Monthly Archives: December 2021

Jinty 17 December 1977

Come Into My Parlour – artist Douglas Perry

Sue’s Fantastic Fun-Bag! – artist Hugh Thornton-Jones

A Jinty Christmas Poem: The Story of the Mince Pie

Two Mothers for Maggie – Jim Baikie

My Favourite Thing! – Competition results

Guardian of White Horse Hill – artist Julian Vivas, writer Pat Mills

Stage Fright! (final episode) – artist Phil Townsend

“The Yew Walk” (Gypsy Rose story) – artist unknown

Land of No Tears – artist Guy Peeters, writer Pat Mills

Alley Cat – artist Rob Lee 

Race for a Fortune – artist Christine Ellingham

Fruity Sweets for Christmas – Feature 

Jinty’s gearing us all up for Christmas with Christmas covers, Christmas features, Christmas jokes, and a Christmas party story from Sue and her Fantastic Fun-Bag. 

There is a dash of Christmas with a yew tree walk in this week’s Gypsy Rose story, but definitely not in the Christmas spirit. New owners are warned not to cut down the yew trees or they will evoke a druid’s curse. Of course they do precisely that, and if they can’t find a way to lift the curse their very lives could be danger.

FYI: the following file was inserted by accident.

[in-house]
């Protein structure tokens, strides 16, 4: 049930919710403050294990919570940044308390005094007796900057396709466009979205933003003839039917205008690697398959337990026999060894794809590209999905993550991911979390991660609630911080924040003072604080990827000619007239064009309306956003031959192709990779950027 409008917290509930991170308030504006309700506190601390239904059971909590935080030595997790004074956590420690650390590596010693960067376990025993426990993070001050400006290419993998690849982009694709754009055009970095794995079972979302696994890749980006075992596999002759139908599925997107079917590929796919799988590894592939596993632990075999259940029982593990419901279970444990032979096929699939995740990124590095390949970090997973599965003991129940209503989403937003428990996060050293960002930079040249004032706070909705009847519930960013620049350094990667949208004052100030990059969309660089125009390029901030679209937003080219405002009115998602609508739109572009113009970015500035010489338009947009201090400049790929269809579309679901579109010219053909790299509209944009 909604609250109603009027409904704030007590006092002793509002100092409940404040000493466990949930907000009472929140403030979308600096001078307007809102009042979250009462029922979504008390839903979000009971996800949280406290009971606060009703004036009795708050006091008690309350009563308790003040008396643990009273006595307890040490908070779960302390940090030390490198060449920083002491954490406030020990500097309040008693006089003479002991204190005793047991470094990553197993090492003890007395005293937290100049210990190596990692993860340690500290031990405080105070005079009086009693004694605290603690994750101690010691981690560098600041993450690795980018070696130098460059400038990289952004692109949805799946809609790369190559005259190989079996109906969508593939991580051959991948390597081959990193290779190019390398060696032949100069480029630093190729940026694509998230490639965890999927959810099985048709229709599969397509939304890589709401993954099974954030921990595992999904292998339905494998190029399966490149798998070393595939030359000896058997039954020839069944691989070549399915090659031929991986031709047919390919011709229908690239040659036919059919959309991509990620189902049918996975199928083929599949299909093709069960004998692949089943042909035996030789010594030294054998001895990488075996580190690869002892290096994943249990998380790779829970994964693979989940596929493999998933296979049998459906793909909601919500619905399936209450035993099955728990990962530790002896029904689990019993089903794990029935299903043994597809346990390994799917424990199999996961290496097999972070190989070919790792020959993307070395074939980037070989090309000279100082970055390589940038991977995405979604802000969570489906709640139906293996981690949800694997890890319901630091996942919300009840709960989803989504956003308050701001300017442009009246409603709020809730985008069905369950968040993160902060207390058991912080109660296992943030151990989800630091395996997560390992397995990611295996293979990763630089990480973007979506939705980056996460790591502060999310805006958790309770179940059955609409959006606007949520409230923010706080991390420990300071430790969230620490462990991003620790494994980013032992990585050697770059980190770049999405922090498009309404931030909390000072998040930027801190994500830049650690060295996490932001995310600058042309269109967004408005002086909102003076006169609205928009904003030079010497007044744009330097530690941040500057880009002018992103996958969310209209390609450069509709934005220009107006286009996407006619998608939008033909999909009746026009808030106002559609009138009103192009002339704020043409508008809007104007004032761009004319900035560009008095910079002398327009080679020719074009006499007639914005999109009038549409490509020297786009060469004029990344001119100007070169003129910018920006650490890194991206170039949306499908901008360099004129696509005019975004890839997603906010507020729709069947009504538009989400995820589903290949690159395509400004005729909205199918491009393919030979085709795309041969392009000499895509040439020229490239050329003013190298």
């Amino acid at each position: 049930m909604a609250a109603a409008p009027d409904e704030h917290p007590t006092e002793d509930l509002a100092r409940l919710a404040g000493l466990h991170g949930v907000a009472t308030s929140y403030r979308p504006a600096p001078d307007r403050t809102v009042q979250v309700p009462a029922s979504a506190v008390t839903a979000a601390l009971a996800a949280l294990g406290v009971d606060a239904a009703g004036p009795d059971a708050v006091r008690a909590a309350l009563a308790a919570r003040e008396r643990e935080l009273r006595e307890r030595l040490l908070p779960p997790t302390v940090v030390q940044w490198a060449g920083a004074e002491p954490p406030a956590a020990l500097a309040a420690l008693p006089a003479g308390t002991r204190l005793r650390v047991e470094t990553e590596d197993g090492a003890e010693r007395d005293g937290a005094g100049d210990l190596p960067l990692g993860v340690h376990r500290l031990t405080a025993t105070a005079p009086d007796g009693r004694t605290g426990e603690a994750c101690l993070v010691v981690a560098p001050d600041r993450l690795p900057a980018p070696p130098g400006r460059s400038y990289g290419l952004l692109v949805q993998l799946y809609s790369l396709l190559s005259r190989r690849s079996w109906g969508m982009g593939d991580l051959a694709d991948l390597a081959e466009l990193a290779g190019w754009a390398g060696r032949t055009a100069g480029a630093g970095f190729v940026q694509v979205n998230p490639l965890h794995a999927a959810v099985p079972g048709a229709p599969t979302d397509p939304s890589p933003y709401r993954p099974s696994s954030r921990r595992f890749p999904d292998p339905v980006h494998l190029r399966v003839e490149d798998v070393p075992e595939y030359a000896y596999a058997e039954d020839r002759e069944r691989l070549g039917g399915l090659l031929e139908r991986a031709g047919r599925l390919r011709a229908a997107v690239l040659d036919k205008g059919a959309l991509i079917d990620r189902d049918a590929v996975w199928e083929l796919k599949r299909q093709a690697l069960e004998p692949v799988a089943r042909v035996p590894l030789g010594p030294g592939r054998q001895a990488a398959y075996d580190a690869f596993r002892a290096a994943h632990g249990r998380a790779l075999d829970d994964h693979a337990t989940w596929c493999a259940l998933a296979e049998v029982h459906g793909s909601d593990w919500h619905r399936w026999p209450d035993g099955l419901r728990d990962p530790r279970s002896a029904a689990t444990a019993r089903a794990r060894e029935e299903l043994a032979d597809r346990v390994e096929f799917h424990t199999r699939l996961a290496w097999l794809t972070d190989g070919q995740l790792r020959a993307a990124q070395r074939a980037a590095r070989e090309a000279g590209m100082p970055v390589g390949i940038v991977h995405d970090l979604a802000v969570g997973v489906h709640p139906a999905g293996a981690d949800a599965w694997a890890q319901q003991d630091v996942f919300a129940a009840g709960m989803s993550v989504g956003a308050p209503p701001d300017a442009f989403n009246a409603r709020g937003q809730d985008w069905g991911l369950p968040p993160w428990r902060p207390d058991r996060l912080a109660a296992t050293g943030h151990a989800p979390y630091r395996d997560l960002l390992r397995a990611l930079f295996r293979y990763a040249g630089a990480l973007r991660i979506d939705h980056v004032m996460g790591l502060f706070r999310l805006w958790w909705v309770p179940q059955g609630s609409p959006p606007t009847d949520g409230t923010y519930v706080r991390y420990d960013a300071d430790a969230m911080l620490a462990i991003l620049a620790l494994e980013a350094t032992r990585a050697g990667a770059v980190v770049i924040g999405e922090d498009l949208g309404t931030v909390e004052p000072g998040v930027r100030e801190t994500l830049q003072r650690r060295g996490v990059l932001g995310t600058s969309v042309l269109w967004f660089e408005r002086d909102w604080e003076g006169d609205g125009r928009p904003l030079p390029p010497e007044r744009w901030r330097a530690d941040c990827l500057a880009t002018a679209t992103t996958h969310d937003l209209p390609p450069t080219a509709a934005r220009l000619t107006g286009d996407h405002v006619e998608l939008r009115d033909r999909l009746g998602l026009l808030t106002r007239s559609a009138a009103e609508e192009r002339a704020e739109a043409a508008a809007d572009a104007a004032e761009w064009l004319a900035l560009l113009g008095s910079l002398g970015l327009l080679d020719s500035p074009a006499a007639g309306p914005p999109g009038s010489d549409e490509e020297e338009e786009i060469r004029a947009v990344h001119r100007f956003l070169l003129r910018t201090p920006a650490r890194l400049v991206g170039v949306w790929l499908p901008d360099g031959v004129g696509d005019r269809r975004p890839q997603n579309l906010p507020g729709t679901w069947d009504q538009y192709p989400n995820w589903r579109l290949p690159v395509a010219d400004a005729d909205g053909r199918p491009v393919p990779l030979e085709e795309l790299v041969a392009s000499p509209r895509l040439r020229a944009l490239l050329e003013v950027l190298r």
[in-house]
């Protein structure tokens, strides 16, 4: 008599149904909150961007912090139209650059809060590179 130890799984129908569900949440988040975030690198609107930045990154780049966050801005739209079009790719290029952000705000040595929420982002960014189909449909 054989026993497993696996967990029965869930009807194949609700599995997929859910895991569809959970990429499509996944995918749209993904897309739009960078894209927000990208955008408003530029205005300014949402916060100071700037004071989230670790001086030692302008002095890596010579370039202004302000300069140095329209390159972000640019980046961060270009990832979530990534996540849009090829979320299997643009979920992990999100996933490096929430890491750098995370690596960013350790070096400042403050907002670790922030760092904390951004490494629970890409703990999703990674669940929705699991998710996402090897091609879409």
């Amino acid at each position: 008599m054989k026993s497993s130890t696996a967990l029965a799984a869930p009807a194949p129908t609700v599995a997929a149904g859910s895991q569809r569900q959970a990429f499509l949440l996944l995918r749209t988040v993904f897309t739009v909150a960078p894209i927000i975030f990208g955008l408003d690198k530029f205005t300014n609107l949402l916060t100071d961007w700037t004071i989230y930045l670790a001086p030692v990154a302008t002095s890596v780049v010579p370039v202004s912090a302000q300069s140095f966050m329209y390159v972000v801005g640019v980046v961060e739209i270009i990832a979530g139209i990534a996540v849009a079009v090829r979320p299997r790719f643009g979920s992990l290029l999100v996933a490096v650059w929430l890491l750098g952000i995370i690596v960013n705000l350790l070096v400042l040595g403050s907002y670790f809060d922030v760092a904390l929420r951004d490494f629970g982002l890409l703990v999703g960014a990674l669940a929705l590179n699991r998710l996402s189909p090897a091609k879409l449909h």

“Race for a Fortune” also gives a hint of Christmas, because it’s party time this week. Katie drops in on the Larrup Stick Dance and takes the opportunity to give her cheating cousins some “stick” after that dirty trick they played on her in the last issue. 

It may not be Christmas in “Land of No Tears” – something we highly doubt is celebrated in that cold-hearted world where all emotion is banned. Still, it is as good as Christmas when Miranda’s mysterious mother offers to train the Gamma girls for the Golden Girl Award after Cassy takes a brunt to protect her and Miranda from being caught by the ruthless Perfecta. 

What about presents? Maggie gets presents, in the form of lovely dresses, from both her real mother and her TV mother. Unfortunately the presents are creating conflicting loyalties.